Pub Date: Nov. 13, 2006

ISBN: 1-4000-4282-8

Page Count: 352

Publisher: Knopf

Review Posted Online: May 20, 2010

Kirkus Reviews Issue: Sept. 1, 2006

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Miller makes Homer pertinent to women facing 21st-century monsters.

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A retelling of ancient Greek lore gives exhilarating voice to a witch.

“Monsters are a boon for gods. Imagine all the prayers.” So says Circe, a sly, petulant, and finally commanding voice that narrates the entirety of Miller’s dazzling second novel. The writer returns to Homer, the wellspring that led her to an Orange Prize for The Song of Achilles (2012). This time, she dips into The Odyssey for the legend of Circe, a nymph who turns Odysseus’ crew of men into pigs. The novel, with its distinctive feminist tang, starts with the sentence: “When I was born, the name for what I was did not exist.” Readers will relish following the puzzle of this unpromising daughter of the sun god Helios and his wife, Perse, who had negligible use for their child. It takes banishment to the island Aeaea for Circe to sense her calling as a sorceress: “I will not be like a bird bred in a cage, I thought, too dull to fly even when the door stands open. I stepped into those woods and my life began.” This lonely, scorned figure learns herbs and potions, surrounds herself with lions, and, in a heart-stopping chapter, outwits the monster Scylla to propel Daedalus and his boat to safety. She makes lovers of Hermes and then two mortal men. She midwifes the birth of the Minotaur on Crete and performs her own C-section. And as she grows in power, she muses that “not even Odysseus could talk his way past [her] witchcraft. He had talked his way past the witch instead.” Circe’s fascination with mortals becomes the book’s marrow and delivers its thrilling ending. All the while, the supernatural sits intriguingly alongside “the tonic of ordinary things.” A few passages coil toward melodrama, and one inelegant line after a rape seems jarringly modern, but the spell holds fast. Expect Miller’s readership to mushroom like one of Circe’s spells.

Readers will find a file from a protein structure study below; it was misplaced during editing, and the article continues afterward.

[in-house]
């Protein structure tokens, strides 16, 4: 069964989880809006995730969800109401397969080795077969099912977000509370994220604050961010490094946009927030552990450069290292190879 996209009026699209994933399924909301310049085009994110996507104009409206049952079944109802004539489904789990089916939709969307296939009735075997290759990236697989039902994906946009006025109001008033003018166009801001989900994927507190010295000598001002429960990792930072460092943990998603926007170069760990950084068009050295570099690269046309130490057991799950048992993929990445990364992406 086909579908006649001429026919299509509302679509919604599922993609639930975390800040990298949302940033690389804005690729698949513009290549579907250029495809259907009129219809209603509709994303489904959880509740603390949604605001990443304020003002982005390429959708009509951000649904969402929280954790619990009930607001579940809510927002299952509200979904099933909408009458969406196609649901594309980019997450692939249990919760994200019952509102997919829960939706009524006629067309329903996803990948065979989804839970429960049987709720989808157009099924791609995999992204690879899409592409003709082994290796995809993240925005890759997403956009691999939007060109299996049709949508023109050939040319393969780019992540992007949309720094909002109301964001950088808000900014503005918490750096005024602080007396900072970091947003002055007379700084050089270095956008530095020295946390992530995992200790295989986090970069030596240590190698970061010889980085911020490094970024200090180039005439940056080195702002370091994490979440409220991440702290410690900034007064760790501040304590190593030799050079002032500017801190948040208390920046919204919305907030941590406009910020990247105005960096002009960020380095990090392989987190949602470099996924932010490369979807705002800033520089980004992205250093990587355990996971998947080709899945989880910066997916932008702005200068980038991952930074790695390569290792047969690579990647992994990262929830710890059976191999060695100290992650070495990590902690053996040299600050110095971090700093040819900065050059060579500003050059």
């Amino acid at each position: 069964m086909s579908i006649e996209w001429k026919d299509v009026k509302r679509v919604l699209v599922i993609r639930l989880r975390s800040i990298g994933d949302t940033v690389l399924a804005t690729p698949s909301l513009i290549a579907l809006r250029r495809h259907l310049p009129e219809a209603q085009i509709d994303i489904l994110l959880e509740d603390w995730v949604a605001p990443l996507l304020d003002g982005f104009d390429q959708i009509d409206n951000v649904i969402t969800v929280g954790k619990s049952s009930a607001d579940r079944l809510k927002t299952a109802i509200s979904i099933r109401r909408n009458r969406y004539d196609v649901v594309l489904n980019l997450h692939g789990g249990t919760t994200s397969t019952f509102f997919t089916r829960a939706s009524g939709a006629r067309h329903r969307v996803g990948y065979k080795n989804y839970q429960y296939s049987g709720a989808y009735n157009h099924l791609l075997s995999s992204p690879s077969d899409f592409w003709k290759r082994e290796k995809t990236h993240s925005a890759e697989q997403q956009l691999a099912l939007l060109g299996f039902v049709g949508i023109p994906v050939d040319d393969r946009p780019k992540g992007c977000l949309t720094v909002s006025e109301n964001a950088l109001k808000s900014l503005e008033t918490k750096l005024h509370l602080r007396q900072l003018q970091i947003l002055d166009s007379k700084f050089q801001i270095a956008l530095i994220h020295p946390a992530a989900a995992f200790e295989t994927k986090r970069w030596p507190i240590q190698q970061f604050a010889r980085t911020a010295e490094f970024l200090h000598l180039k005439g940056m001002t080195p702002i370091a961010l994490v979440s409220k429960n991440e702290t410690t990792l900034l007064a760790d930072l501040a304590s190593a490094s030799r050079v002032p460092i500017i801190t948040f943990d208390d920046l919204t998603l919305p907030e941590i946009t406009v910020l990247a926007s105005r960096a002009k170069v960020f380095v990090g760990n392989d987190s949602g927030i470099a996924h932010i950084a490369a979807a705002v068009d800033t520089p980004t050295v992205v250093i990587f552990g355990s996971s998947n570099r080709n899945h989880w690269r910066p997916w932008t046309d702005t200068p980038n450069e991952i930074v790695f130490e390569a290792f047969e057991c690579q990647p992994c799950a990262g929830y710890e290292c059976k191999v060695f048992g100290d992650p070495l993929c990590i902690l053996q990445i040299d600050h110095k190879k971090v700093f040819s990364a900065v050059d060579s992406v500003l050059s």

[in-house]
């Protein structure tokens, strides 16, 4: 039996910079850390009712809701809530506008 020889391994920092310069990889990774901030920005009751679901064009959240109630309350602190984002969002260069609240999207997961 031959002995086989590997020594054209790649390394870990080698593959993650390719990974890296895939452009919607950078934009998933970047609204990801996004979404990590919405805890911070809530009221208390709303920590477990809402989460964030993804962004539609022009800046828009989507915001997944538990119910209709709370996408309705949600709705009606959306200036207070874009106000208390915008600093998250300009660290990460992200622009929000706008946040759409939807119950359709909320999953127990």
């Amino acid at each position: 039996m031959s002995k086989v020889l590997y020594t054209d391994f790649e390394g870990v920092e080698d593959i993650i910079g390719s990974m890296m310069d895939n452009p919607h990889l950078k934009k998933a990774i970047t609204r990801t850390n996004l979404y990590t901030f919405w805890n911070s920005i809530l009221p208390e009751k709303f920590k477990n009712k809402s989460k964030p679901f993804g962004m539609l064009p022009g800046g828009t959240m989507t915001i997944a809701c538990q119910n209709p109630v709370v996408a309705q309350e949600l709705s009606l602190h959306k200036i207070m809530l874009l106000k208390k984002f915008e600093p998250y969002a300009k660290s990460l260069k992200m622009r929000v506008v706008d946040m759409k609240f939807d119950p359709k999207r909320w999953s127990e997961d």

Miller makes Homer pertinent to women facing 21st-century monsters.

Pub Date: April 10, 2018

ISBN: 978-0-316-55634-7

Page Count: 400

Publisher: Little, Brown

Review Posted Online: Jan. 23, 2018

Kirkus Reviews Issue: Feb. 1, 2018